In the movie Modern Times, Charlie Chaplin comically looked at the rise of machines taking over jobs and found that technology has its upsides and downsides.
Chaplin filmed automation’s impact on the assembly-line worker, but in the 21st century, automation is making inroads into areas like back-office administration. The rise of robotic process automation (RPA) is even worrying some financial advisors.
“At present, most capabilities are focused on RPA, which is broadly defined as software tools that execute repeatable, clearly defined tasks traditionally performed by humans,” said Derek Toone, managing director at Alsbridge, an outsourcing consultancy. “These tools can be taught to execute intricate and specific tasks, but when they encounter an exception or anomaly, they can’t reason or learn from experience.”
Can a Robot Do My Job?
In the automation space, key players include IPsoft, Blue Prism, Arago, and Automation Anywhere, Toone said. Technology service providers like IBM (IBM), Wipro (WIT), and Infosys (INFY) are developing their own automation platforms.
Data collection is a big benefit from RPA, Toone said. It allows for more accurate, precise, and auditable data than equivalent data collected by humans. This can help make it more efficient for banks and pharmaceutical firms to comply with regulatory standards. Retailers use these tools to review customer data, allowing for more targeted marketing.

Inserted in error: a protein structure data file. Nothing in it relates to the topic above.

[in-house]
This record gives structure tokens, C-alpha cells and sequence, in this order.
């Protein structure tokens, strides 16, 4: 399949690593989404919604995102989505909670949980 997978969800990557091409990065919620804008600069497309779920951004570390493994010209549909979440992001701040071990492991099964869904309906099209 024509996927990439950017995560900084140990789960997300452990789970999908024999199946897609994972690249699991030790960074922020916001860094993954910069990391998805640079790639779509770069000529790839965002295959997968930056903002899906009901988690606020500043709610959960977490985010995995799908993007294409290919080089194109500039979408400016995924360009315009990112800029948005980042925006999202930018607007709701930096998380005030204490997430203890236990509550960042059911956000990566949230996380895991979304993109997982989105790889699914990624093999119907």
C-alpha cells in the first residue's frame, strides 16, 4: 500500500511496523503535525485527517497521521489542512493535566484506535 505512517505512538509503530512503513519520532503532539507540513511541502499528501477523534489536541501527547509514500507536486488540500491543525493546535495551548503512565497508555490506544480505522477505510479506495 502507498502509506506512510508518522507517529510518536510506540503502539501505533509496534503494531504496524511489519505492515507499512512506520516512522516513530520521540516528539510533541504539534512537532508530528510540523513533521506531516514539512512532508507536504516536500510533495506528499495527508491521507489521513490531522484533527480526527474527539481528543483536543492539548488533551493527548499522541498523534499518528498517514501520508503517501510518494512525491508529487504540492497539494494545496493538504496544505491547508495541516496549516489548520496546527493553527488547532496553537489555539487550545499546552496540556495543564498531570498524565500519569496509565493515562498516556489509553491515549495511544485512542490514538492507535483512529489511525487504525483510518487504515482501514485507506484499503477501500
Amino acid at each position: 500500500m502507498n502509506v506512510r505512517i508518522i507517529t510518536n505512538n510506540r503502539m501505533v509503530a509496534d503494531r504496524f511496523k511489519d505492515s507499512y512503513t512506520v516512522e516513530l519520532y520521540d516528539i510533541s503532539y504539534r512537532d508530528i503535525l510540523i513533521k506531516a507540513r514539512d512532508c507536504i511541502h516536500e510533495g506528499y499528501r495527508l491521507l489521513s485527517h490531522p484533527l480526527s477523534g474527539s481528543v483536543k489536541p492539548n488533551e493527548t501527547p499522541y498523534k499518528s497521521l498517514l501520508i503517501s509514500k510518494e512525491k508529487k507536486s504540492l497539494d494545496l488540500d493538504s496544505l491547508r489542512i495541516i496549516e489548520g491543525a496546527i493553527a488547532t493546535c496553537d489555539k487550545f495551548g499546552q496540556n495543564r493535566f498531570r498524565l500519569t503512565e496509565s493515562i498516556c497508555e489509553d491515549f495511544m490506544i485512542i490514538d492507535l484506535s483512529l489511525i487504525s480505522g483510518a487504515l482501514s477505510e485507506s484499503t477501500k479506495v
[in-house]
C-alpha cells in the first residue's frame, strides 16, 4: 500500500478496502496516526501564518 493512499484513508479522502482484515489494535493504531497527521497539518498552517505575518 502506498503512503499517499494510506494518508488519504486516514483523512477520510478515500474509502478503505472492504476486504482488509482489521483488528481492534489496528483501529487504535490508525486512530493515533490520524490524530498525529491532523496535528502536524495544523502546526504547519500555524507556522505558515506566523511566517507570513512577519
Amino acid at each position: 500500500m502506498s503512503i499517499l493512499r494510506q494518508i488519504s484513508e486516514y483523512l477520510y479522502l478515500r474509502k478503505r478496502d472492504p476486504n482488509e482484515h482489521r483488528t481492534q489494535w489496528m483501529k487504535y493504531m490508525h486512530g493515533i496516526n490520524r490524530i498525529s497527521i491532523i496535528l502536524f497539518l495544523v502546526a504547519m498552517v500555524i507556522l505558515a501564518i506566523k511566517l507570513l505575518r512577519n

In fact, automation may make more inroads than we imagine. A 2015 study by McKinsey suggested that “as many as 45 percent of the activities individuals are paid to perform can be automated by adapting currently demonstrated technologies.” Even high-skilled, high-paying jobs such as financial managers, physicians, and senior executives have a significant amount of activity that can be automated, they added.
Human and Machine Working Together
The future looks to combine RPA with cognitive tools, Toone said, citing how banks are considering new marketing plans.
“For example, a new mortgage customer is a prime candidate for other services offered by a bank. Cognitive tools can connect the dots between the buyer’s profile—kids, debt, etc.—and additional services such as college savings plans and credit cards,” he said.
So what does this mean for jobs for mere mortals? There’s a lot of fretting about how automation may kill employment, just as Chaplin worried about it in 1936.
Wesley Higbee, consultant at Full City Technology, takes an optimistic view, not surprisingly.
“There will always be work to do. The type of work will change, but automation isn't stealing jobs. Automation, when successful, affords time to invest in things we'd otherwise not be able to tackle. Another reason I know there will always be work to do is because very few humans are content doing nothing. We will find things to fill our idle time. We're in no danger of obviating the need for humans,” he said.
Toone said his firm is seeing more redeployment and retraining rather than displacement.
“What’s happening is that, rather than replacing a 100-person department, automation will eliminate 40% of the work of each individual in that 100-person department. So, while companies may be slower to hire more staff, we’re seeing many businesses take advantage of that added bandwidth to build productivity,” he said.
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